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Sunday, 29 November, 2020

From a Shooter's Perspective — The Assassination of John Fitzgerald Kennedy (Part two of three)

Date: 01 Novermber, 2017

By: Chief

To read part one.

Imageello folks. Continuing on our journey —

We will assume, for the sake of argument, that the rifle was fully sighted in and the shooter was very familiar with the rifle.

The rifle which was found on the sixth floor of the Texas School Book Depository building, where Oswald allegedly fired three shots at the president, was a 6.5 x 52mm M91/38 Italian Carcano bolt-action rifle. The rifle was equipped with a telescopic sight which has a magnification of somewhere between 2.5 to 4 power. The weapon had a magazine capable of holding between five and six rounds of ammunition. A sling was also attached to the weapon. As an aside, the accuracy of this type of rifle is extraordinarily dubious.

At sometime prior to the Presidential Motorcade arriving within Oswald's field of fire, Oswald allegedly setup two stacks of cardboard boxes, side by side, behind an open corner window (this may have limited his field of view and fire). The stack of boxes on the left was taller than the stack on the right. From this we can assume the following the:

By the way contained within the book "Four Days" is a photograph of the two stacks of boxes behind an open window on the sixth floor of the Texas School Book Depository building.

Now that all the preparatory work is completed, here we go. The motorcade is approaching. The shooter:

Once the target has been reacquired the shooter then begins the entire process I just described, starting at "once acquired, commences tracking the target" all over again.

To give you some perspective it is time to do some very simple math:

Why that? Please remember the time frame was less than ten seconds and the total number of rounds fired were three, according to various reports. I'm just using 10 seconds for the math, which is 'giving' an edge to the shooter.

Three point three (3.3) seconds to accomplish that whole long list. And then have to repeat it — twice more. Against a moving target. It cannot be done.

Back in 2007 the Italian army did some tests with the same type of rifle as Oswald purportedly used. Quoting UPI:

"The Warren Commission report concluded that Oswald fired three shots with a Carcano M91/38 bolt-action rifle in 7 seconds to kill Kennedy in Dallas in 1963. However, tests supervised by the Italian Army showed it would take 19 seconds to get off three shots with that type of gun, the Italian news agency ANSA reported."

A good target shooter, as I was, during the two hundred yard "rapid fire" segment of competition (standing to sitting, firing ten rounds — you must reload once within a total time of sixty seconds) could work the rifle's bolt in a single second. However, because of the rifle's recoil, we had to reacquire the stationary target which was larger than a human skull. This could take upwards of two to three seconds. Then check our sight alignment and sight picture and only then squeeze off another round.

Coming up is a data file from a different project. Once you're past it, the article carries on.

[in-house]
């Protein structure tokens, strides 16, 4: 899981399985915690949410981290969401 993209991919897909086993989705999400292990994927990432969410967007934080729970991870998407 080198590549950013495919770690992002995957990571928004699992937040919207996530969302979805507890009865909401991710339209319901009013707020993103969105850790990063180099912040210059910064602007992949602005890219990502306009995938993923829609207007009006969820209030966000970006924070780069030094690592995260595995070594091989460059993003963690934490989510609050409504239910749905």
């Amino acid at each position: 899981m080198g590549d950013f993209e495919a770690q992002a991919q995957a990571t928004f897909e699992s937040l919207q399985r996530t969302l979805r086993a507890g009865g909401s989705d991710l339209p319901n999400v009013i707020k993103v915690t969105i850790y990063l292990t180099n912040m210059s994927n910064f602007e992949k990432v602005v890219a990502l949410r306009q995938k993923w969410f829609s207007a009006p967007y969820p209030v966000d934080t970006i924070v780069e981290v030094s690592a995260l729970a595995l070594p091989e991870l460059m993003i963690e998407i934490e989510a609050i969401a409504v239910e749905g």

My average time for that specific event was between 56 and 58 seconds. Or one round every 5.6 to 5.8 seconds — that is including the reloading which took, on average, two to four seconds (using a five round stripper clip). Okay, then to be more on point, the first five rounds took approximately 25 to 28 seconds to fire. That is one round every five seconds (25 seconds) or one round every 5.6 seconds (28 seconds).

There was no way possible for me to fire any faster and hit the target well and consistently. The same held true with the other competitors. We all would finish at about the same time. Nobody would be finished in 33.3 seconds (one round every 3.3 seconds as Oswald allegedly did). Because it could not be done. Newton's third law came into play — the law of reciprocal action. Recoil taking me, or anyone else for that matter, off target.

Bear in mind that we were shooting at targets that were:

In short, Oswald could not accomplish what he has been alleged to accomplish. All because of Newton's third law of motion — the law of reciprocal action.


Alrighty then I believe it is time to converge on the second linchpin, Newton's first law of motion — the law of inertia.

First off thank you Mr. Abraham Zapruder, wherever you may be, for your fantastic film of a very horrific and tragic event — the assassination.

The Zapruder film was shot (no pun intended) by Mr. Abraham Zapruder, during the actual motorcade through Dallas on that horrid day in 1963. The footage shows the assassination, live and in deathly color. Within a very few hours of the heinous crime taking place Mr. Zapruder's film was being studied by every law enforcement agency in anyway connected with the multitude of investigations taking place. Indeed, I believe it is safe to say that the Zapruder film may very well be one of the most, if not the most, studied pieces of film in history. It is only 26 or 27 seconds in duration.

Zapruder's film captures, in all its gory detail:

If you choose to watch the You Tube video, let me warn you now, should you have a weak stomach the impact of the final shot just might make you lose your lunch. So eat peanut butter — it tastes the same coming up as it does going down (Thank you Bill Engvall).

Continue on to part three.

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